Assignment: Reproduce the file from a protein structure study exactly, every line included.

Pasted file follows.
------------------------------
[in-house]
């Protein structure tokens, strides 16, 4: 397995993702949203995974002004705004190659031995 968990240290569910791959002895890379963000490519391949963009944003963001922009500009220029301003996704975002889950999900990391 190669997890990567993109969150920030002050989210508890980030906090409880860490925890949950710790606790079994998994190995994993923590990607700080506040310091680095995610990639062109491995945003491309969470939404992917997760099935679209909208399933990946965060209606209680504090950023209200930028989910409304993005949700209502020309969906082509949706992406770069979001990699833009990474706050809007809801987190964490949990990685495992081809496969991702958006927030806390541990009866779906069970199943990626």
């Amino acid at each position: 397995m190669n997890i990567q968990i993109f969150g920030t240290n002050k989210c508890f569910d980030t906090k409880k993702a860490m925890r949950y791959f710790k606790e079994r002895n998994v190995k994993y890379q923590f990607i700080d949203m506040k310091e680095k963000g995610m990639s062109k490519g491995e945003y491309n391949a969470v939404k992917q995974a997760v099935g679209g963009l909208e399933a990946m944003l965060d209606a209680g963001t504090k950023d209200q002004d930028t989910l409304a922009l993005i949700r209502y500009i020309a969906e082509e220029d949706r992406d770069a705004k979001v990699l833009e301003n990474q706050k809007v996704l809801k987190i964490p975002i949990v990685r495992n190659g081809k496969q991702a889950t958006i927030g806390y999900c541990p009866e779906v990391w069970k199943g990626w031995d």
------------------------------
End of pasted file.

[in-house]
């Protein structure tokens, strides 16, 4: 397995993702949203995974002004705004190659031995 968990240290569910791959002895890379963000490519391949963009944003963001922009500009220029301003996704975002889950999900990391 190669997890990567993109969150920030002050989210508890980030906090409880860490925890949950710790606790079994998994190995994993923590990607700080506040310091680095995610990639062109491995945003491309969470939404992917997760099935679209909208399933990946965060209606209680504090950023209200930028989910409304993005949700209502020309969906082509949706992406770069979001990699833009990474706050809007809801987190964490949990990685495992081809496969991702958006927030806390541990009866779906069970199943990626």
């Amino acid at each position: 397995m190669n997890i990567q968990i993109f969150g920030t240290n002050k989210c508890f569910d980030t906090k409880k993702a860490m925890r949950y791959f710790k606790e079994r002895n998994v190995k994993y890379q923590f990607i700080d949203m506040k310091e680095k963000g995610m990639s062109k490519g491995e945003y491309n391949a969470v939404k992917q995974a997760v099935g679209g963009l909208e399933a990946m944003l965060d209606a209680g963001t504090k950023d209200q002004d930028t989910l409304a922009l993005i949700r209502y500009i020309a969906e082509e220029d949706r992406d770069a705004k979001v990699l833009e301003n990474q706050k809007v996704l809801k987190i964490p975002i949990v990685r495992n190659g081809k496969q991702a889950t958006i927030g806390y999900c541990p009866e779906v990391w069970k199943g990626w031995d």